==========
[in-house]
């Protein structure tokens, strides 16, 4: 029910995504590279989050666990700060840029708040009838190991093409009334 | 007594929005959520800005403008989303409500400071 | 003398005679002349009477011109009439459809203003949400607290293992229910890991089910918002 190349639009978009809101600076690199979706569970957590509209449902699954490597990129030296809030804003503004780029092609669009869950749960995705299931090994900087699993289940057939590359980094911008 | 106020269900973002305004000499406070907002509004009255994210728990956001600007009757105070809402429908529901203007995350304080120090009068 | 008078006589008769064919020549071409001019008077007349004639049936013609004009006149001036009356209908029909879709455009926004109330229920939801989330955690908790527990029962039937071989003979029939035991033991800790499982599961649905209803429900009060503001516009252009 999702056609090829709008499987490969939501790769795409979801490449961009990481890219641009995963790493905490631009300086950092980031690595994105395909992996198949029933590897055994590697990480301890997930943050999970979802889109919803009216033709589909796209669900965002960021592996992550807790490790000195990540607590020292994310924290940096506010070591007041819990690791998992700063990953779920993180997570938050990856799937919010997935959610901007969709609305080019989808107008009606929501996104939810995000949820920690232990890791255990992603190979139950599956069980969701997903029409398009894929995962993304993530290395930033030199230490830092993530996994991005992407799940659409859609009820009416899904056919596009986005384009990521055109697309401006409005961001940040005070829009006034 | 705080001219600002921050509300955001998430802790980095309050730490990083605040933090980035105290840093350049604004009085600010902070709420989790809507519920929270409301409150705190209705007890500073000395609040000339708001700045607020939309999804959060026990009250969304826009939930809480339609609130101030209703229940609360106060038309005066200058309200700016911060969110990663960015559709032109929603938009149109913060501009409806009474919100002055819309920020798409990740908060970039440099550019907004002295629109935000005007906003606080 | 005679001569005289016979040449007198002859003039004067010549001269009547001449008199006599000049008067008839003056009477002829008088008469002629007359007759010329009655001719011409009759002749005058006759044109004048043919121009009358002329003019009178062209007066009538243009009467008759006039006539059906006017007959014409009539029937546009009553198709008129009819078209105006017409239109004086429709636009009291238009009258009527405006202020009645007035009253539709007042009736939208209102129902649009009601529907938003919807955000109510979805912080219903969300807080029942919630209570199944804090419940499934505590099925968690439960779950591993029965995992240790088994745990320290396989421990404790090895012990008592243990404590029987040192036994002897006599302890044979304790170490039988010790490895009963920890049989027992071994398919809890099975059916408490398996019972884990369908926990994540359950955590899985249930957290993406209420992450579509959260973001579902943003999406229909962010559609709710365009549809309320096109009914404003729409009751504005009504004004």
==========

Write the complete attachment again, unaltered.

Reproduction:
[in-house]
């Protein structure tokens, strides 16, 4: 029910995504590279989050666990700060840029708040009838190991093409009334 | 007594929005959520800005403008989303409500400071 | 003398005679002349009477011109009439459809203003949400607290293992229910890991089910918002 190349639009978009809101600076690199979706569970957590509209449902699954490597990129030296809030804003503004780029092609669009869950749960995705299931090994900087699993289940057939590359980094911008 | 106020269900973002305004000499406070907002509004009255994210728990956001600007009757105070809402429908529901203007995350304080120090009068 | 008078006589008769064919020549071409001019008077007349004639049936013609004009006149001036009356209908029909879709455009926004109330229920939801989330955690908790527990029962039937071989003979029939035991033991800790499982599961649905209803429900009060503001516009252009 999702056609090829709008499987490969939501790769795409979801490449961009990481890219641009995963790493905490631009300086950092980031690595994105395909992996198949029933590897055994590697990480301890997930943050999970979802889109919803009216033709589909796209669900965002960021592996992550807790490790000195990540607590020292994310924290940096506010070591007041819990690791998992700063990953779920993180997570938050990856799937919010997935959610901007969709609305080019989808107008009606929501996104939810995000949820920690232990890791255990992603190979139950599956069980969701997903029409398009894929995962993304993530290395930033030199230490830092993530996994991005992407799940659409859609009820009416899904056919596009986005384009990521055109697309401006409005961001940040005070829009006034 | 705080001219600002921050509300955001998430802790980095309050730490990083605040933090980035105290840093350049604004009085600010902070709420989790809507519920929270409301409150705190209705007890500073000395609040000339708001700045607020939309999804959060026990009250969304826009939930809480339609609130101030209703229940609360106060038309005066200058309200700016911060969110990663960015559709032109929603938009149109913060501009409806009474919100002055819309920020798409990740908060970039440099550019907004002295629109935000005007906003606080 | 005679001569005289016979040449007198002859003039004067010549001269009547001449008199006599000049008067008839003056009477002829008088008469002629007359007759010329009655001719011409009759002749005058006759044109004048043919121009009358002329003019009178062209007066009538243009009467008759006039006539059906006017007959014409009539029937546009009553198709008129009819078209105006017409239109004086429709636009009291238009009258009527405006202020009645007035009253539709007042009736939208209102129902649009009601529907938003919807955000109510979805912080219903969300807080029942919630209570199944804090419940499934505590099925968690439960779950591993029965995992240790088994745990320290396989421990404790090895012990008592243990404590029987040192036994002897006599302890044979304790170490039988010790490895009963920890049989027992071994398919809890099975059916408490398996019972884990369908926990994540359950955590899985249930957290993406209420992450579509959260973001579902943003999406229909962010559609709710365009549809309320096109009914404003729409009751504005009504004004």